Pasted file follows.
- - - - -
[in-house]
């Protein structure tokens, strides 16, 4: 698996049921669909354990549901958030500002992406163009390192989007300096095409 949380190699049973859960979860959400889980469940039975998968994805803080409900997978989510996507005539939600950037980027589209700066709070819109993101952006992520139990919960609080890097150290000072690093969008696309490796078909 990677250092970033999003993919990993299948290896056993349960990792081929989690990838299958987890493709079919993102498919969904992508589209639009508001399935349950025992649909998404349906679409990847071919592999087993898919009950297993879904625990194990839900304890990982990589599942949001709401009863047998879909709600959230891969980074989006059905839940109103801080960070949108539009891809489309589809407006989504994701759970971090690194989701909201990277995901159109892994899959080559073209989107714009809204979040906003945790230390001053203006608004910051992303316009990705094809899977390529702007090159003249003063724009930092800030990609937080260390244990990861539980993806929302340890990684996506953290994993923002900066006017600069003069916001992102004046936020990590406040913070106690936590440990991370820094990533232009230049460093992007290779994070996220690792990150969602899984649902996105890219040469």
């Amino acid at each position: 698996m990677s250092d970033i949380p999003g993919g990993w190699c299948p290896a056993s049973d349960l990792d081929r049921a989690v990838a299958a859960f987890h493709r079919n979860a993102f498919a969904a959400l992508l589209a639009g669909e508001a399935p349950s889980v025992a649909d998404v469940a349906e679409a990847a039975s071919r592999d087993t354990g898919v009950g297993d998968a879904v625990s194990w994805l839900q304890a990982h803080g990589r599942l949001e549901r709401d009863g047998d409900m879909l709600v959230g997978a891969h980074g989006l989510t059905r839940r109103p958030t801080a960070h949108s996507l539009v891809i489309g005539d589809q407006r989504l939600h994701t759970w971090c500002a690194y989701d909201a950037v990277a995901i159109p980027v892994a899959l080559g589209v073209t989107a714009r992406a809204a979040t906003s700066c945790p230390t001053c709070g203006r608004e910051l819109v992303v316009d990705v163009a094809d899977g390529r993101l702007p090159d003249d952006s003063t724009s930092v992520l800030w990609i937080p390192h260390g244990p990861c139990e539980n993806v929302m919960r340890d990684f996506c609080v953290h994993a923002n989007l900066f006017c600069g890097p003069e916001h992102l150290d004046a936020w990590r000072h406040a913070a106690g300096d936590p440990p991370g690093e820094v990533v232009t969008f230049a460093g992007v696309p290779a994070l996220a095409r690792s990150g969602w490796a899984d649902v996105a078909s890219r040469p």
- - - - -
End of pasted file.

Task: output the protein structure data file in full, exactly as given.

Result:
[in-house]
């Protein structure tokens, strides 16, 4: 698996049921669909354990549901958030500002992406163009390192989007300096095409 949380190699049973859960979860959400889980469940039975998968994805803080409900997978989510996507005539939600950037980027589209700066709070819109993101952006992520139990919960609080890097150290000072690093969008696309490796078909 990677250092970033999003993919990993299948290896056993349960990792081929989690990838299958987890493709079919993102498919969904992508589209639009508001399935349950025992649909998404349906679409990847071919592999087993898919009950297993879904625990194990839900304890990982990589599942949001709401009863047998879909709600959230891969980074989006059905839940109103801080960070949108539009891809489309589809407006989504994701759970971090690194989701909201990277995901159109892994899959080559073209989107714009809204979040906003945790230390001053203006608004910051992303316009990705094809899977390529702007090159003249003063724009930092800030990609937080260390244990990861539980993806929302340890990684996506953290994993923002900066006017600069003069916001992102004046936020990590406040913070106690936590440990991370820094990533232009230049460093992007290779994070996220690792990150969602899984649902996105890219040469």
């Amino acid at each position: 698996m990677s250092d970033i949380p999003g993919g990993w190699c299948p290896a056993s049973d349960l990792d081929r049921a989690v990838a299958a859960f987890h493709r079919n979860a993102f498919a969904a959400l992508l589209a639009g669909e508001a399935p349950s889980v025992a649909d998404v469940a349906e679409a990847a039975s071919r592999d087993t354990g898919v009950g297993d998968a879904v625990s194990w994805l839900q304890a990982h803080g990589r599942l949001e549901r709401d009863g047998d409900m879909l709600v959230g997978a891969h980074g989006l989510t059905r839940r109103p958030t801080a960070h949108s996507l539009v891809i489309g005539d589809q407006r989504l939600h994701t759970w971090c500002a690194y989701d909201a950037v990277a995901i159109p980027v892994a899959l080559g589209v073209t989107a714009r992406a809204a979040t906003s700066c945790p230390t001053c709070g203006r608004e910051l819109v992303v316009d990705v163009a094809d899977g390529r993101l702007p090159d003249d952006s003063t724009s930092v992520l800030w990609i937080p390192h260390g244990p990861c139990e539980n993806v929302m919960r340890d990684f996506c609080v953290h994993a923002n989007l900066f006017c600069g890097p003069e916001h992102l150290d004046a936020w990590r000072h406040a913070a106690g300096d936590p440990p991370g690093e820094v990533v232009t969008f230049a460093g992007v696309p290779a994070l996220a095409r690792s990150g969602w490796a899984d649902v996105a078909s890219r040469p």